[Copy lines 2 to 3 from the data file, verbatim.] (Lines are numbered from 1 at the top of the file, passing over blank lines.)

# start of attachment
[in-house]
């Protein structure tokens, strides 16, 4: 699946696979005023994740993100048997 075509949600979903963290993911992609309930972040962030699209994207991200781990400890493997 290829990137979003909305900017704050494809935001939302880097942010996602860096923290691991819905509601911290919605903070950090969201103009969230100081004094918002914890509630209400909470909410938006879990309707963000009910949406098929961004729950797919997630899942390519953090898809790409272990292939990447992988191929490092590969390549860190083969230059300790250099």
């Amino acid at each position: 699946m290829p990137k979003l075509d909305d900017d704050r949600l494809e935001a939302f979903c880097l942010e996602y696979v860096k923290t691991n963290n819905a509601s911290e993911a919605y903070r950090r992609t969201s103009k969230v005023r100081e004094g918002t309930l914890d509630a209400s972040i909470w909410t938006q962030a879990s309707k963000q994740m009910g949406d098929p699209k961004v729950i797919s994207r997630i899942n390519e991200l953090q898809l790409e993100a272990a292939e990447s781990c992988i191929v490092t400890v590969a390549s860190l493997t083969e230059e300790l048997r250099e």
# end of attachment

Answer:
């Protein structure tokens, strides 16, 4: 699946696979005023994740993100048997 075509949600979903963290993911992609309930972040962030699209994207991200781990400890493997 290829990137979003909305900017704050494809935001939302880097942010996602860096923290691991819905509601911290919605903070950090969201103009969230100081004094918002914890509630209400909470909410938006879990309707963000009910949406098929961004729950797919997630899942390519953090898809790409272990292939990447992988191929490092590969390549860190083969230059300790250099």
């Amino acid at each position: 699946m290829p990137k979003l075509d909305d900017d704050r949600l494809e935001a939302f979903c880097l942010e996602y696979v860096k923290t691991n963290n819905a509601s911290e993911a919605y903070r950090r992609t969201s103009k969230v005023r100081e004094g918002t309930l914890d509630a209400s972040i909470w909410t938006q962030a879990s309707k963000q994740m009910g949406d098929p699209k961004v729950i797919s994207r997630i899942n390519e991200l953090q898809l790409e993100a272990a292939e990447s781990c992988i191929v490092t400890v590969a390549s860190l493997t083969e230059e300790l048997r250099e």